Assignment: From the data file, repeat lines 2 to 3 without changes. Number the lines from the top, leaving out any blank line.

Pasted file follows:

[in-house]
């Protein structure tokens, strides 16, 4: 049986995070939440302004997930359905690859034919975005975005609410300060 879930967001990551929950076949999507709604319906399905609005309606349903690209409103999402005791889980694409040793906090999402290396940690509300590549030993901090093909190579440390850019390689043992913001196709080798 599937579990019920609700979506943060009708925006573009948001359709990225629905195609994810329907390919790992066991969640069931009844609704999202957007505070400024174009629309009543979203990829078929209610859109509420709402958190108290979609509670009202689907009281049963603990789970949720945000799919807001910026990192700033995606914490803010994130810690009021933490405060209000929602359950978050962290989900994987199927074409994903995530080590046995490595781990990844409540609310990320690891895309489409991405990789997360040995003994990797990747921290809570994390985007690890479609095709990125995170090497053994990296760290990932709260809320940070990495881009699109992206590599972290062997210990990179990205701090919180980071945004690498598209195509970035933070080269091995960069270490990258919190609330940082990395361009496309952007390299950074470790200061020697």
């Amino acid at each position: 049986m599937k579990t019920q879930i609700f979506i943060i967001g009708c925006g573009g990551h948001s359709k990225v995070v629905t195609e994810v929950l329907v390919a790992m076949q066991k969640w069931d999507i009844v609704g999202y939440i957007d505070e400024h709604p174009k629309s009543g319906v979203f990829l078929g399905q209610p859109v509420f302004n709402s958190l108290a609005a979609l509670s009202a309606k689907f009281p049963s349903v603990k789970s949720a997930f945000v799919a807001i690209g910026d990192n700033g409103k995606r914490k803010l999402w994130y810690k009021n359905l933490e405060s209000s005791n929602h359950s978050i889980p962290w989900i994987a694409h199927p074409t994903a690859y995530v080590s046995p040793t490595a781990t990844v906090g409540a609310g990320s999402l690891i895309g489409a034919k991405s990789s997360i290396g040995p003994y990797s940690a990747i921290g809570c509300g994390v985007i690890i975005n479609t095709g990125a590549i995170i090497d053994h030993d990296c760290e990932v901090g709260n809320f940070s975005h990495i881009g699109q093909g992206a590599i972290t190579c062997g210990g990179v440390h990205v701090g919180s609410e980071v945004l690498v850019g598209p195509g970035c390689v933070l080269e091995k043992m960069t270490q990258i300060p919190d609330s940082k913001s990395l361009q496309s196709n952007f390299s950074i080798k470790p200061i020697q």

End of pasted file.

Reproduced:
């Protein structure tokens, strides 16, 4: 049986995070939440302004997930359905690859034919975005975005609410300060 879930967001990551929950076949999507709604319906399905609005309606349903690209409103999402005791889980694409040793906090999402290396940690509300590549030993901090093909190579440390850019390689043992913001196709080798 599937579990019920609700979506943060009708925006573009948001359709990225629905195609994810329907390919790992066991969640069931009844609704999202957007505070400024174009629309009543979203990829078929209610859109509420709402958190108290979609509670009202689907009281049963603990789970949720945000799919807001910026990192700033995606914490803010994130810690009021933490405060209000929602359950978050962290989900994987199927074409994903995530080590046995490595781990990844409540609310990320690891895309489409991405990789997360040995003994990797990747921290809570994390985007690890479609095709990125995170090497053994990296760290990932709260809320940070990495881009699109992206590599972290062997210990990179990205701090919180980071945004690498598209195509970035933070080269091995960069270490990258919190609330940082990395361009496309952007390299950074470790200061020697």
């Amino acid at each position: 049986m599937k579990t019920q879930i609700f979506i943060i967001g009708c925006g573009g990551h948001s359709k990225v995070v629905t195609e994810v929950l329907v390919a790992m076949q066991k969640w069931d999507i009844v609704g999202y939440i957007d505070e400024h709604p174009k629309s009543g319906v979203f990829l078929g399905q209610p859109v509420f302004n709402s958190l108290a609005a979609l509670s009202a309606k689907f009281p049963s349903v603990k789970s949720a997930f945000v799919a807001i690209g910026d990192n700033g409103k995606r914490k803010l999402w994130y810690k009021n359905l933490e405060s209000s005791n929602h359950s978050i889980p962290w989900i994987a694409h199927p074409t994903a690859y995530v080590s046995p040793t490595a781990t990844v906090g409540a609310g990320s999402l690891i895309g489409a034919k991405s990789s997360i290396g040995p003994y990797s940690a990747i921290g809570c509300g994390v985007i690890i975005n479609t095709g990125a590549i995170i090497d053994h030993d990296c760290e990932v901090g709260n809320f940070s975005h990495i881009g699109q093909g992206a590599i972290t190579c062997g210990g990179v440390h990205v701090g919180s609410e980071v945004l690498v850019g598209p195509g970035c390689v933070l080269e091995k043992m960069t270490q990258i300060p919190d609330s940082k913001s990395l361009q496309s196709n952007f390299s950074i080798k470790p200061i020697q």